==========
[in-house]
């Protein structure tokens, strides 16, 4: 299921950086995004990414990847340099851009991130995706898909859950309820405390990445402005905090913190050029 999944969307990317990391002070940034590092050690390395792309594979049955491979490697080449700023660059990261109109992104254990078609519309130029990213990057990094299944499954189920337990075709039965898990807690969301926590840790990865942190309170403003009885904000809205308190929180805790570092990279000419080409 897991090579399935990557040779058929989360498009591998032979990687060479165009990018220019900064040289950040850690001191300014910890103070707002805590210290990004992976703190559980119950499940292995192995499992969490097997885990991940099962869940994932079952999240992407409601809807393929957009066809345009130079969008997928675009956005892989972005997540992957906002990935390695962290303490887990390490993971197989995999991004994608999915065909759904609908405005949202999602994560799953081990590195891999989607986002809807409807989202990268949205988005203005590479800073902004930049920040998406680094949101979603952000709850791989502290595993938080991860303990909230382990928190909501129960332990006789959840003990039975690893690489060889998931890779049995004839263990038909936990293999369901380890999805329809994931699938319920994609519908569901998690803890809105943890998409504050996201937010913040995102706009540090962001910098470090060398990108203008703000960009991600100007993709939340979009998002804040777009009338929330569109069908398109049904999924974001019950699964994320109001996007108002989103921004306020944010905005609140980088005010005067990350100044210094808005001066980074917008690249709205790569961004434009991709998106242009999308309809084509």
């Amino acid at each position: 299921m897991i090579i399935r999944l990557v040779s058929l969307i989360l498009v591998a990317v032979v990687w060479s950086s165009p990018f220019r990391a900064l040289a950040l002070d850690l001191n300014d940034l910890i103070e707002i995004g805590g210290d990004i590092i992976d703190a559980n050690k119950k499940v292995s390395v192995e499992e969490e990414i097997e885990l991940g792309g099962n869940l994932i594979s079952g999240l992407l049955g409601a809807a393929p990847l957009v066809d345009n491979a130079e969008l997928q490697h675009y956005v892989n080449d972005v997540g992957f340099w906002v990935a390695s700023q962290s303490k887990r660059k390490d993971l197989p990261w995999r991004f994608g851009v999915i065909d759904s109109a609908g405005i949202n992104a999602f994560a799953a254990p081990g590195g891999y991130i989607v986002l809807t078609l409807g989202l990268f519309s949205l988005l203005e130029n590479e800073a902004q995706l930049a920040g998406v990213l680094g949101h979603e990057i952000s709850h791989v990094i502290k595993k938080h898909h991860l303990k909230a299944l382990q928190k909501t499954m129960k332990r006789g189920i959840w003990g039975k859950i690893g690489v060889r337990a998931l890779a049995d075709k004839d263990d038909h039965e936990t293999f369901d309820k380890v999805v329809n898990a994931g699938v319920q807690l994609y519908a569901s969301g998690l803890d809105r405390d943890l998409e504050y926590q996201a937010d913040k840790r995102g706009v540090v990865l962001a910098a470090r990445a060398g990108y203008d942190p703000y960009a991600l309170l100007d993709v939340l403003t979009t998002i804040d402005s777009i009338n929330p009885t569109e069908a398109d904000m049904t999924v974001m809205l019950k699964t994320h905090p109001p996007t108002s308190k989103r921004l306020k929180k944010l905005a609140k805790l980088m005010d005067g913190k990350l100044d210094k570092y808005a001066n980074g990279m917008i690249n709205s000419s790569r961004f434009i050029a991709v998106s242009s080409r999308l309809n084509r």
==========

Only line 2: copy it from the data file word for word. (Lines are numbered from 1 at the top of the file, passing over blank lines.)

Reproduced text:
């Protein structure tokens, strides 16, 4: 299921950086995004990414990847340099851009991130995706898909859950309820405390990445402005905090913190050029 999944969307990317990391002070940034590092050690390395792309594979049955491979490697080449700023660059990261109109992104254990078609519309130029990213990057990094299944499954189920337990075709039965898990807690969301926590840790990865942190309170403003009885904000809205308190929180805790570092990279000419080409 897991090579399935990557040779058929989360498009591998032979990687060479165009990018220019900064040289950040850690001191300014910890103070707002805590210290990004992976703190559980119950499940292995192995499992969490097997885990991940099962869940994932079952999240992407409601809807393929957009066809345009130079969008997928675009956005892989972005997540992957906002990935390695962290303490887990390490993971197989995999991004994608999915065909759904609908405005949202999602994560799953081990590195891999989607986002809807409807989202990268949205988005203005590479800073902004930049920040998406680094949101979603952000709850791989502290595993938080991860303990909230382990928190909501129960332990006789959840003990039975690893690489060889998931890779049995004839263990038909936990293999369901380890999805329809994931699938319920994609519908569901998690803890809105943890998409504050996201937010913040995102706009540090962001910098470090060398990108203008703000960009991600100007993709939340979009998002804040777009009338929330569109069908398109049904999924974001019950699964994320109001996007108002989103921004306020944010905005609140980088005010005067990350100044210094808005001066980074917008690249709205790569961004434009991709998106242009999308309809084509």